We walk slowly around, taking in the details. There are two hundred white stone figures illustrating the lives of Jesus and Mary, forming a renaissance screen around the choir,





and there is a labyrinth on the floor – a maze-like pathway worked into the stone designed for walking meditation.

Of all three churches we visited on this trip to France – Sacre Coeur, Notre Dame, and Chartres – Chartres is by far my favourite.

From the cathedral it’s all downhill,



but only literally. Just as much as the cathedral is magnificent, the old town is infinitely charming as it cascades down the side of the hill, it’s narrow winding streets taking you on a journey of discovery.









I feel as if I’ve stepped back in time. Where are the peasants pushing carts of vegetables? Where are the troubadours? Where are the women hurling their slops from the upper windows, and the children playing hopscotch or bowling hoops along the streets? And where especially is the Pied Piper? I know we’re in France, but this town feels like it could be the home of that famous rat-catcher of the German town of Hamelin, and if we’re not careful perhaps we’ll be spirited away never to be seen again.

Even the street names take you back to a different era,



but these days, in the winter, it is quiet in Chartres as we make our way down along the cobbled streets.

The name Chartres goes back to the time of the Druids and comes from the Celtic Carnutes who made this their principal centre. Like all towns in Europe Chartres has seen a lot – territorial wars, occupations, various counts and dukes and kings claiming ownership, fires, religious wars, and finally being severely damaged during WWII.

And yet here it stands, a living testament to an earlier time. A movie set. A village of dollhouses.



It almost doesn’t matter where you go the steeples of the cathedral dominate the skyline.







Even right down by the river they are still not obscured.



The town is full of wonderful galleries and art studios,



and restaurants and bakeries. We have a delicious lunch of a baguette stuffed with something good that I don’t remember, and lemon tart.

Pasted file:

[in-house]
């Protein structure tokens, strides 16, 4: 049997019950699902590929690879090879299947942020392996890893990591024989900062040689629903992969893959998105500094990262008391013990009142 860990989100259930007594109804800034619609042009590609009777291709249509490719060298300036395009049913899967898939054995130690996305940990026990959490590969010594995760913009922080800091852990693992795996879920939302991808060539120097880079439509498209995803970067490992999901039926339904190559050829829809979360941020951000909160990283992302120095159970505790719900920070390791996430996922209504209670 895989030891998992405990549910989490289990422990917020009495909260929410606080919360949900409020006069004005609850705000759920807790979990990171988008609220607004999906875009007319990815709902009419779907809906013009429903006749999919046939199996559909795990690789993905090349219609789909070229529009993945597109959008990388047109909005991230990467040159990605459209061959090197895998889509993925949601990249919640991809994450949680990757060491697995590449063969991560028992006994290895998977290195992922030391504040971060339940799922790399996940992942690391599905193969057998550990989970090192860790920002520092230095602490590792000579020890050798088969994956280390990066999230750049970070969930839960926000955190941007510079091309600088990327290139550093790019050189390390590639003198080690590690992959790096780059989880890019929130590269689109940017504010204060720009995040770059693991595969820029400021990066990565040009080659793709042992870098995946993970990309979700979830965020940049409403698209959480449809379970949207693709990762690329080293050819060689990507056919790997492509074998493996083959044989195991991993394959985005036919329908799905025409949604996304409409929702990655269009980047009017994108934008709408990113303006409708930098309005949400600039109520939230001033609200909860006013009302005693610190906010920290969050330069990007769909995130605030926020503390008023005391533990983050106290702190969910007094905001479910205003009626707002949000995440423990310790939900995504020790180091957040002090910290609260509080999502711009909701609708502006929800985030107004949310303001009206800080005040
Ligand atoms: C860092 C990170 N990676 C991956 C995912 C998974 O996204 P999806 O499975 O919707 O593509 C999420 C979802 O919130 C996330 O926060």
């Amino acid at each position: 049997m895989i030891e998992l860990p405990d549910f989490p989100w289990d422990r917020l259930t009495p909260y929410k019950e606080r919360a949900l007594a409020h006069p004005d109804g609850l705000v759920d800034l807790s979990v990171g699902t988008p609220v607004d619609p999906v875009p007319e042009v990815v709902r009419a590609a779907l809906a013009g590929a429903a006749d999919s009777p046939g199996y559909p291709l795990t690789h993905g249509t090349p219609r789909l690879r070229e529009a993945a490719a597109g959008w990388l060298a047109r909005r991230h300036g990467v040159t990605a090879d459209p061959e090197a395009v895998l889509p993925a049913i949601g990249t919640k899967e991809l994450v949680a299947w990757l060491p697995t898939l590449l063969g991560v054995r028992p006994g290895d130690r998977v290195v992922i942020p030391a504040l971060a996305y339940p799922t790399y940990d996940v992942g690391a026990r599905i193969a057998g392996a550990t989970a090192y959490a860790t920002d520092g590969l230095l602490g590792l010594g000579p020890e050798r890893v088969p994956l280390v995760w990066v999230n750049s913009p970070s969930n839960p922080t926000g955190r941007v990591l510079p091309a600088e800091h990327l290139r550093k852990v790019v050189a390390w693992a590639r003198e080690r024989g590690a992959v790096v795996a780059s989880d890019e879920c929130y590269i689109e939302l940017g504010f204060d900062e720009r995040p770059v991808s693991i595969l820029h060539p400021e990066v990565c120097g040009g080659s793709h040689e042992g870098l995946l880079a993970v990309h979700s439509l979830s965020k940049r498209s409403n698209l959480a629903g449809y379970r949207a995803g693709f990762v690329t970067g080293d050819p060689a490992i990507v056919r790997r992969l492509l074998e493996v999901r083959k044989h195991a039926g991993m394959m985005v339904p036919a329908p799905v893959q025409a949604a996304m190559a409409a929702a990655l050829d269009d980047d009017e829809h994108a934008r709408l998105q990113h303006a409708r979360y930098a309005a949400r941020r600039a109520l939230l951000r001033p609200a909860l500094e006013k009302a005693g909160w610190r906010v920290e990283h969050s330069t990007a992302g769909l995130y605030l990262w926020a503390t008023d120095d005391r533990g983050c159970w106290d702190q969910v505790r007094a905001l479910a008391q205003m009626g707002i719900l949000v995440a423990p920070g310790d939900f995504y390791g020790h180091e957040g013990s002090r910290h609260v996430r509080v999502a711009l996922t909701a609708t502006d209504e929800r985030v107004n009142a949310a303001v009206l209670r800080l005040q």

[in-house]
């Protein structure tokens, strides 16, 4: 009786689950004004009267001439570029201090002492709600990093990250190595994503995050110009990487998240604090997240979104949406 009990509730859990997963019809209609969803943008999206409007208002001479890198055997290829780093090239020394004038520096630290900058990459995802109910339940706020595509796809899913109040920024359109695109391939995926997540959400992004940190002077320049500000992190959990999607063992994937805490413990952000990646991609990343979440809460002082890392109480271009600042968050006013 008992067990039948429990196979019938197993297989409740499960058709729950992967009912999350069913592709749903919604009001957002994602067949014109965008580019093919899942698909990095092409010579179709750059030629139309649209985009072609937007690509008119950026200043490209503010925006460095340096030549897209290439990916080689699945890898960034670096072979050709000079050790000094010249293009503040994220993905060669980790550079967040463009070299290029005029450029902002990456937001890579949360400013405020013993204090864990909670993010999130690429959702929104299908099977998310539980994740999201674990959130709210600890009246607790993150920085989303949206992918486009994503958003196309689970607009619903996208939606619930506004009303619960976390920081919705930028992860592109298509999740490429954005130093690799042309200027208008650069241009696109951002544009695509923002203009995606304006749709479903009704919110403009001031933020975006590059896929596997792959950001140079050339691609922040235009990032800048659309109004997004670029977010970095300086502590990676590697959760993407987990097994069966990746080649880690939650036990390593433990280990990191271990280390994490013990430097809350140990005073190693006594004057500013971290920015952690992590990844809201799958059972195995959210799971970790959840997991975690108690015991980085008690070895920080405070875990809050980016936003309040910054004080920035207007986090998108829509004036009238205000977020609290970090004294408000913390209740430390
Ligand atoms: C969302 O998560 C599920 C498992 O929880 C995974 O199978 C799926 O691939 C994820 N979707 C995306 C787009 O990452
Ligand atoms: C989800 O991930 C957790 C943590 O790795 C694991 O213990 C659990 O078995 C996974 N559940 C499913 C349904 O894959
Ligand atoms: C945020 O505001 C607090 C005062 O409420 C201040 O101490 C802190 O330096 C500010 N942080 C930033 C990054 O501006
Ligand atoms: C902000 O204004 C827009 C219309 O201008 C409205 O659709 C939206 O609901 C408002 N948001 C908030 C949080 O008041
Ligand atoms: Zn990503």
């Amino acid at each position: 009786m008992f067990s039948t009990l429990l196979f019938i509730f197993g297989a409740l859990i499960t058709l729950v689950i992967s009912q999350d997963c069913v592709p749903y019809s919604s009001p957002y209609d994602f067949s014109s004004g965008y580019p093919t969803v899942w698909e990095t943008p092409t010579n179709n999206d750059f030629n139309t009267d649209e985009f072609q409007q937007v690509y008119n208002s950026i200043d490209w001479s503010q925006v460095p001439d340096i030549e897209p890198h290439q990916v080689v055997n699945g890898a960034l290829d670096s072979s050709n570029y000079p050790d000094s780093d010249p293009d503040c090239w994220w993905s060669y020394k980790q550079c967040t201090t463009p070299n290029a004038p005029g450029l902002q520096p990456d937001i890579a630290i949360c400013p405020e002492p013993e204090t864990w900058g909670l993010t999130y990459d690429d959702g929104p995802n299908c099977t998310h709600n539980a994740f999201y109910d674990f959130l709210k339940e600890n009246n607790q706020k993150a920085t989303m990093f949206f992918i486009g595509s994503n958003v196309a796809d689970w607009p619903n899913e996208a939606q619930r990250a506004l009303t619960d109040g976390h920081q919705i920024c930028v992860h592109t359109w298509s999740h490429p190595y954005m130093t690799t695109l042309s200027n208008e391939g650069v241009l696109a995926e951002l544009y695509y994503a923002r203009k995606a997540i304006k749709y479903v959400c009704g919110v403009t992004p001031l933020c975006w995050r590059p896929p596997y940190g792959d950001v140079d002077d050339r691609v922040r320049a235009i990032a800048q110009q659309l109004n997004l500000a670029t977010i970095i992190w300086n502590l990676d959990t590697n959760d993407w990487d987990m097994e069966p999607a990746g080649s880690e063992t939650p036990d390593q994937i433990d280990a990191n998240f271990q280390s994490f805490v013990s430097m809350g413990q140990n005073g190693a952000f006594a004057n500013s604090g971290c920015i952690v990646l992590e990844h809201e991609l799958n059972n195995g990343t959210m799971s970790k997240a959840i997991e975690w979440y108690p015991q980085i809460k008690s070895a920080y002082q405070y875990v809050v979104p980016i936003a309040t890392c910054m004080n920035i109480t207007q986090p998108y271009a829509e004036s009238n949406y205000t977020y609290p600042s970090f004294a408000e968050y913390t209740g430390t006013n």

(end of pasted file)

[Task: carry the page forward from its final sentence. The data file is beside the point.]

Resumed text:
On our way down to the river I see this man coming towards us. He’s one of very few people we see on the streets.



It turns out he’s not French though I would have sworn he was. We chat a while and he reveals that he’s 90, from Boston, and has lived in Chartres with his French wife for the past ten years.

The Eure River flows through the town, branching into three separate streams criss-crossed by many small bridges, some of them truly ancient.









We follow the river and eventually come to the 12th century Saint-André Collegiate Church.



I walk up and down these three canal branches of the river, especially here, especially by the water. I can’t get enough of it because I’m pursuing something that I’ll probably never get. It is a deep curiosity about what it’s like to live here. I want to be able to peer inside these homes.





I know they have modern plumbing, and electricity, and the Internet, but what is it like to live in a place so ancient, so grounded in history? What’s it like to live somewhere that has been around for hundreds of years, and to live in a building that has seen and survived so much and yet still stands with such grace? And in the end that is what I feel most about Chartres. It’s a sense of grace, from the cathedral, to the streets







to the details





this elegant old town with its incomparable cathedral exudes a grace that opens my heart and fills me with gratitude.



On 10 Feb 2019 we flew from Paris to New Delhi, and from there to Rishikesh, Uttarakhand.



Next several posts: Rishikesh on the Ganges.





All words and images by Alison Louise Armstrong unless otherwise noted
© Alison Louise Armstrong and Adventures in Wonderland – a pilgrimage of the heart, 2010-2020.